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Despite COVID-19’s lingering impact, Japan sticks to 2030 tourism target


The global tourism industry has been stuck in an abyss for more than a year and a half because of the COVID-19 pandemic, but Japan is sticking to its goal of attracting an annual 60 million inbound travelers by 2030, an executive of the Japan National Tourism Organization has said.

Attracting inbound tourists has been a key pillar of the government’s attempts to boost the economy, and the number of foreign visitors was on a steady rise — until the coronavirus outbreak.

With strict travel restrictions in place, foreign visitors to Japan plummeted 87.1% to 4.12 million last year — far below its initial target of 40 million. International tourists around the world declined 73% worldwide in 2020, making it the weakest year on record, according to the U.N. World Tourism Organization.

At present, there is no telling when inbound tourism will resume in Japan. But since major international tourism-related bodies, including the World Tourism Organization and the International Air Transport Association, have forecast that foreign travel demand will likely return to the pre-pandemic level in 2024, Japan is also drafting plans along similar lines.

“We are setting (2024) as one target and will proceed” to draft scenarios for recovery, said Kyoji Kuramochi, executive vice president of JNTO, an external body of the Japan Tourism Agency in charge of promoting inbound travel, during an interview Friday.

“We are not changing the 2030 goal and are trying to figure out how we will be able to achieve it.”

Kyoji Kuramochi, executive vice president of the Japan National Tourism Organization | COURTESY OF JNTO
Kyoji Kuramochi, executive vice president of the Japan National Tourism Organization | COURTESY OF JNTO

For Japan’s tourism industry, last year was supposed to be a milestone, with an influx of foreign visitors for the 2020 Tokyo Olympics and Paralympics. Yet the quadrennial event was postponed by a year and held mostly without spectators due to the health crisis.

While it was unfortunate that the country was unable to welcome overseas visitors, the games still helped showcase Japan as a tourism destination, Kuramochi said.

“It was a really good opportunity to draw the attention of those people around the world who are interested in visiting Japan,” he said.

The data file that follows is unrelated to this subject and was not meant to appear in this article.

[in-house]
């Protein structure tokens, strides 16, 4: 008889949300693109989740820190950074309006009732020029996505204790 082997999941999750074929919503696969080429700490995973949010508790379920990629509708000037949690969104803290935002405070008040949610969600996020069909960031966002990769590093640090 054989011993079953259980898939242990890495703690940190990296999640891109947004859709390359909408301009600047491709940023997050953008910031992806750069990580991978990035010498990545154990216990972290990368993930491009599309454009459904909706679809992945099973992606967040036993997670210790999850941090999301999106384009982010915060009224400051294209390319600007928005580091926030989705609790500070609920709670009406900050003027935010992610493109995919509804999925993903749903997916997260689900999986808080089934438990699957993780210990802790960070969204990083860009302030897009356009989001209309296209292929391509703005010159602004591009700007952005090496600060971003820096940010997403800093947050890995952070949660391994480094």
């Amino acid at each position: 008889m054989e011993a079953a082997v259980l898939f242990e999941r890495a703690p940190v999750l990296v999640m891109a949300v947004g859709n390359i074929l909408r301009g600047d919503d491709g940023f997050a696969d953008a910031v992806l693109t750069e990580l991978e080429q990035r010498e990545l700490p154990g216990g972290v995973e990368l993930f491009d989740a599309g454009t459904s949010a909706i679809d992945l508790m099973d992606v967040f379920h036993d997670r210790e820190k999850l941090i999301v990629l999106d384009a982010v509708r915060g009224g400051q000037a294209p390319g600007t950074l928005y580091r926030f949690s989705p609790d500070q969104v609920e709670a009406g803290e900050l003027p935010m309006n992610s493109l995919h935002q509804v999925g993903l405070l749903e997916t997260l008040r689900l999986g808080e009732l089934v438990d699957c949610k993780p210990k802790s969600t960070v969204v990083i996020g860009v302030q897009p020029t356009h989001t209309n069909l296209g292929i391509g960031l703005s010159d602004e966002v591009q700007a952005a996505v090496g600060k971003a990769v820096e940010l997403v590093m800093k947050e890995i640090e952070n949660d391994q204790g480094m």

JNTO, for instance, teamed up with Ashton Eaton, an American two-time Olympic gold medalist in the decathlon, for a tourism video commercial that aired on NBC and major broadcasters in other countries.

The tourism agency has also introduced how Japan has become more barrier free, with more tourism spots and activities now able to be enjoyed by people with disabilities, such as paragliding at Lake Biwa in Shiga Prefecture for those who use wheelchairs.

Many in the tourism industry did not expect that the pandemic would persist for this long, Kuramochi said.

“They say that the delta variant has especially made the situation tougher. But the number of infections have sharply dropped (over the past month), so we have been hearing some positive voices in the past couple of weeks.”

But even if Japan lifts travel restrictions, tourists will still have to be cautious about infection risks, as the pandemic won’t be completely over.

In that sense, Japan’s high levels of cleanliness and hygiene will be a selling point to attract international travelers, said Kuramochi, adding that JNTO has created pictograms of COVID-19 countermeasures with foreign languages for tourism-related businesses.

Asked about post-pandemic travel trends, Kuramochi said the basic goals of traveling, such as taking in beautiful scenery and eating good food, won’t change.

But so-called adventure tourism is expected to be popular, since more people will be craving physical activities after having been stuck at home for so long, he said.

Another trend will likely be sustainable tourism, in which tourism businesses engage in practices to preserve their local environment and community.

Based on polls taken in countries such as France and Germany, some would-be travelers are interested in visiting areas that make a commitment to sustainability, Kuramochi said.

“The concept of sustainable tourism is highly valued only in parts of Europe now, but we think it will spread globally. Therefore, we need to make sure to promote such information from Japan,” he said.

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